The human body contains more than 700 muscles, but many speakers ignore every muscle except the ones in their arms and fingers—which are busy grasping onto the speaker’s lectern, laser pointer or note cards.
Remember: Your success as a speaker depends not only on the words you say but also on the way your body language backs up your points. Because audience members are watching you so closely, in a way, your body language speaks “louder” than your words. Use these tips to make certain that your appearance, posture and gestures send the right message:
- Start with eye contact. Do more than pass your gaze throughout the room; focus on individual audience members and create bonds by looking each person directly in the eye for 5-10 seconds.
- Smile. Nothing else you can do will make you seem more confident and friendly than a warm and sincere smile.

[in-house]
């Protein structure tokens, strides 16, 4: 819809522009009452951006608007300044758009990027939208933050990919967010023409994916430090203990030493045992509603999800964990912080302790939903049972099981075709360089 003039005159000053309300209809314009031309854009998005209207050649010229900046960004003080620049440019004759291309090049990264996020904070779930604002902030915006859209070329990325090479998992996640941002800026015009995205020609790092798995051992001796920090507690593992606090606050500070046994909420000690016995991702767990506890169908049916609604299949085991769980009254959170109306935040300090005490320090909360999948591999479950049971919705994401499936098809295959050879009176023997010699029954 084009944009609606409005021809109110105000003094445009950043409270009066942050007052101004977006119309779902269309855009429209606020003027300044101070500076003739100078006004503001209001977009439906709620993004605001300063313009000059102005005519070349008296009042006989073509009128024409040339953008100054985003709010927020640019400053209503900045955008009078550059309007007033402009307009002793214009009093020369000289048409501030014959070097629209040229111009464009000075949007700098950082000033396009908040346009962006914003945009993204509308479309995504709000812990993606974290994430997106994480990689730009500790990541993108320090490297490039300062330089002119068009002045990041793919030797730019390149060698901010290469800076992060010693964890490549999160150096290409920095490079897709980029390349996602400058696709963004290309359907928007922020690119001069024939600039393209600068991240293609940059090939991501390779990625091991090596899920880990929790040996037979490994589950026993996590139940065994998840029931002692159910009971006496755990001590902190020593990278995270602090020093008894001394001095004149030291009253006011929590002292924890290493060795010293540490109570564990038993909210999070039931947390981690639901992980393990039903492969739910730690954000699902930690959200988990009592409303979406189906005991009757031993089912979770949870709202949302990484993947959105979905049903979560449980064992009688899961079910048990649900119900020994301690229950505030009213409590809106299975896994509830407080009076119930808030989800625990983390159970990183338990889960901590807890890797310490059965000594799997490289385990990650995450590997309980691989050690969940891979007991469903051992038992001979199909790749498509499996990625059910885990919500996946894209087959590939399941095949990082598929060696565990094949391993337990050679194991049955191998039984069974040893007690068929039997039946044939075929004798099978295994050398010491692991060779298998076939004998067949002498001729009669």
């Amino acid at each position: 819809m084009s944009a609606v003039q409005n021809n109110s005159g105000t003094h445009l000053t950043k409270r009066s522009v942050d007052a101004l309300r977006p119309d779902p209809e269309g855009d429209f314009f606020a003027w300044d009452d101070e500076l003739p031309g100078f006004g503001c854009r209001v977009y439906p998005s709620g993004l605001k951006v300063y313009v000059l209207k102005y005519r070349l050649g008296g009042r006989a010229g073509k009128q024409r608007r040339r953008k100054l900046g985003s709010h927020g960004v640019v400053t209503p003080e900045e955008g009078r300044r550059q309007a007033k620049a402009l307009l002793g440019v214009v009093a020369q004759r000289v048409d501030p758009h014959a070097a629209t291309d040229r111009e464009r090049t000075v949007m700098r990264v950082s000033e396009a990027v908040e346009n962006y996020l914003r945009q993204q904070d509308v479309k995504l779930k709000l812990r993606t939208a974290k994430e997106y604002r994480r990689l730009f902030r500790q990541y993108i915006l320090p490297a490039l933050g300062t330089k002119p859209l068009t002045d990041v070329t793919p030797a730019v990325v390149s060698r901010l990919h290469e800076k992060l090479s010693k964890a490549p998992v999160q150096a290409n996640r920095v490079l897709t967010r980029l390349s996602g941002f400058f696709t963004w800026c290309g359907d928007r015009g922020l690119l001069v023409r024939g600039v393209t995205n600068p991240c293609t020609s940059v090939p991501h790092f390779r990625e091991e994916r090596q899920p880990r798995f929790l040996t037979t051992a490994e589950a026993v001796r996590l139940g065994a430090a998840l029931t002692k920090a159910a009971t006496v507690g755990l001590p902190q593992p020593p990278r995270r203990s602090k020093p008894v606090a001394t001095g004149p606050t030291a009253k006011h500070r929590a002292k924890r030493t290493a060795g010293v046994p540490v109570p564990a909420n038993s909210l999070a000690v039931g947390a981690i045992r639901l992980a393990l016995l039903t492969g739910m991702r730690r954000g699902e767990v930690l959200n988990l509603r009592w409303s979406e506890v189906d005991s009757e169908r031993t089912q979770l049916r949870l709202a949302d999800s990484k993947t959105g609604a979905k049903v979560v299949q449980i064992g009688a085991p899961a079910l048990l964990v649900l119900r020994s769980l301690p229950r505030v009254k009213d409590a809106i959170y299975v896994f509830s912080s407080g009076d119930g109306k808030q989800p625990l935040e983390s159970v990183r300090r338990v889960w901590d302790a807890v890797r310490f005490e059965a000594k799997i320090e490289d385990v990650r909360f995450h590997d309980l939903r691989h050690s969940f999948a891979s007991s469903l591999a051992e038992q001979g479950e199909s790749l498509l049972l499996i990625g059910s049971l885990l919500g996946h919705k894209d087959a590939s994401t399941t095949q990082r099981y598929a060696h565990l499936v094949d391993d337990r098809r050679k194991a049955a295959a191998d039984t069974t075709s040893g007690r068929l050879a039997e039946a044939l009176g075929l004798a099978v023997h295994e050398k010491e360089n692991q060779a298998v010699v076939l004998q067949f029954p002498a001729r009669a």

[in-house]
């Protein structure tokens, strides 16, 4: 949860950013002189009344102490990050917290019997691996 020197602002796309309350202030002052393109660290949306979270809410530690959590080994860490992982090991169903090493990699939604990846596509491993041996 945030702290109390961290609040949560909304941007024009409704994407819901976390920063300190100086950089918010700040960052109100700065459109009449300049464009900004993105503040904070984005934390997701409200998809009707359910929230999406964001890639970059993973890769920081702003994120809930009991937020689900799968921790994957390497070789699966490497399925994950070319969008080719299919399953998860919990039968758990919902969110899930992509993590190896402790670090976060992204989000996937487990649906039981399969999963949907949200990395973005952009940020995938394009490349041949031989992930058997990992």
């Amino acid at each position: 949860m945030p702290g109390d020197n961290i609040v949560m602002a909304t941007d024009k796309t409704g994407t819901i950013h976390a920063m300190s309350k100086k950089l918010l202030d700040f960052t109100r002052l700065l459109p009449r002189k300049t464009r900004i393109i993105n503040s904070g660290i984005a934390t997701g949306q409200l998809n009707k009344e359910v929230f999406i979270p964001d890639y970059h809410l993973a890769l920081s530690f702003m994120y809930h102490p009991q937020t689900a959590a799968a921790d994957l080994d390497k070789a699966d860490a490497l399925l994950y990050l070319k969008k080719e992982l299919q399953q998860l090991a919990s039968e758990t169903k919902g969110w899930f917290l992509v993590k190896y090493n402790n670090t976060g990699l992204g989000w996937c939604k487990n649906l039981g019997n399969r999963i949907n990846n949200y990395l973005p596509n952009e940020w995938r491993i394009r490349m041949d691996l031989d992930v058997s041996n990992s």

- Tie in to the action of your message. No rule requires you to stand statically and use only your arms and hands. If you are using metaphor, like suggesting that the challenges you face are like running a marathon, jog a few steps.
- Stay true to your instincts. Others may suggest that you incorporate a specific gesture, or you may want to emulate a speaker you admire. If you copy someone else’s gesture, you may not seem natural while you do it.
— Adapted from “Gestures: Get Moving,” Toastmasters International, www.toastmasters.org.